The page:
G20 London Global Plan for Recovery and Reform, 2 April 2009

Sectors : Investment, International trade: market access, subsidies and aid for trade
Organisation : G20
Date made: 
2009
Level: 
Heads Of State
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Commitments in: Private Sector development and financial services for the poor - Investment

“...• we have committed, consistent with the new income model, that additional resources from agreed sales of IMF gold will be used, together with surplus income, to provide $6 billion additional concessional and flexible finance for the poorest countries

Scope: 
International

Commitments in: Trade - International trade: market access, subsidies and aid for trade

“22. ... Reinvigorating world trade and investment is essential for restoring global growth. We will not repeat the historic mistakes of protectionism of previous eras. To this end:

• we reaffirm the commitment made in Washington: to refrain from raising new barriers to investment or to trade in goods and services, imposing new export restrictions, or implementing World Trade Organisation (WTO) inconsistent measures to stimulate exports. In addition we will rectify promptly any such measures. We extend this pledge to the end of 2010;

• we will minimise any negative impact on trade and investment of our domestic policy actions including fiscal policy and action in support of the financial sector. We will not retreat into financial protectionism, particularly measures that constrain worldwide capital flows, especially to developing countries;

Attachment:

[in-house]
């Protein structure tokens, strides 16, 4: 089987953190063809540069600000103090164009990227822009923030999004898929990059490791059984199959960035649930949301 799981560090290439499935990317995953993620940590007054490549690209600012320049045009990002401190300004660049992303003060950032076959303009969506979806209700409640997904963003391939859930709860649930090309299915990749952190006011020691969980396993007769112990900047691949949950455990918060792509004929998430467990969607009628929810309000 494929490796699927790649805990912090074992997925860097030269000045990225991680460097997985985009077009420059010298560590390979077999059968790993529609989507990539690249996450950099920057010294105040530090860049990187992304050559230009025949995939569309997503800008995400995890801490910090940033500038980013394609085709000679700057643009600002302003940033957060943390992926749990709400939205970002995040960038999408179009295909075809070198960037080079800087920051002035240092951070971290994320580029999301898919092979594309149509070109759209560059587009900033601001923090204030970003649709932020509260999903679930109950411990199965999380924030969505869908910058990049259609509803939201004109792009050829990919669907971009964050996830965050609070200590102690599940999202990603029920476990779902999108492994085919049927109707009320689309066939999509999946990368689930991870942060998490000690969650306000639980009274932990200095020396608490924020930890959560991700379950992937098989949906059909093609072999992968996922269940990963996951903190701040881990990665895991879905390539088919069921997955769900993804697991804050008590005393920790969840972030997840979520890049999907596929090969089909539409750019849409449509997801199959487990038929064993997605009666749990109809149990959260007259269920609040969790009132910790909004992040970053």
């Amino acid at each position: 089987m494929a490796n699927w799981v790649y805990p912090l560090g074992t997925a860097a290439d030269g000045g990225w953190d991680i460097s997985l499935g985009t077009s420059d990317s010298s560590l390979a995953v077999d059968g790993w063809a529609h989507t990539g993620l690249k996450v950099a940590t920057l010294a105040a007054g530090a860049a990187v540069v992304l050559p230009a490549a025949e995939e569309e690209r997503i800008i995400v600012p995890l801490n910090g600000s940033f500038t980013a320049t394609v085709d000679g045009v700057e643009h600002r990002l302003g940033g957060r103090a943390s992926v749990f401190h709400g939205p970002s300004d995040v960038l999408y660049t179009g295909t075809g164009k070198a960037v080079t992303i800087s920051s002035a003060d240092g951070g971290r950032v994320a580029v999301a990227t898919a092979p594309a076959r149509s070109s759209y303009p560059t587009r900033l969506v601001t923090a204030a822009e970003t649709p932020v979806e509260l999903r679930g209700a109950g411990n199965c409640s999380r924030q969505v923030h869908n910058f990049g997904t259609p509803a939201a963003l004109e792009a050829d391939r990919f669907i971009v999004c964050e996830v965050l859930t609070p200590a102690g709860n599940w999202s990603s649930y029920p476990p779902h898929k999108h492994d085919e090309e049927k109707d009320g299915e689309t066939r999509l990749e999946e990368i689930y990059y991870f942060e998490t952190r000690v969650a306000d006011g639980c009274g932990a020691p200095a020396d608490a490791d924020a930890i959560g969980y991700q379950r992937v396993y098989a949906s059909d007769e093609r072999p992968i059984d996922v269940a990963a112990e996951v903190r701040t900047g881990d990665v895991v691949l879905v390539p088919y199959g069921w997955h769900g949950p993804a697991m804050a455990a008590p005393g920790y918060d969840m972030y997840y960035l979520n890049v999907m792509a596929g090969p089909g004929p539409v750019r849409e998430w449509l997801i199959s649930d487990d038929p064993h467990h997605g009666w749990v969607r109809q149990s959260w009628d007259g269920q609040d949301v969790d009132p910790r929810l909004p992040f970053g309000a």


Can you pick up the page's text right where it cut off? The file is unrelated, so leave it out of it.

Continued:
• we will notify promptly the WTO of any such measures and we call on the WTO, together with other international bodies, within their respective mandates, to monitor and report publicly on our adherence to these undertakings on a quarterly basis;

• we will take, at the same time, whatever steps we can to promote and facilitate trade and investment; and

• we will ensure availability of at least $250 billion over the next two years to support trade finance through our export credit and investment agencies and through the MDBs. We also ask our regulators to make use of available flexibility in capital requirements for trade finance.

23. We remain committed to reaching an ambitious and balanced conclusion to the Doha Development Round, which is urgently needed. This could boost the global economy by at least $150 billion per annum. To achieve this we are committed to building on the progress already made, including with regard to modalities.”

Scope: 
International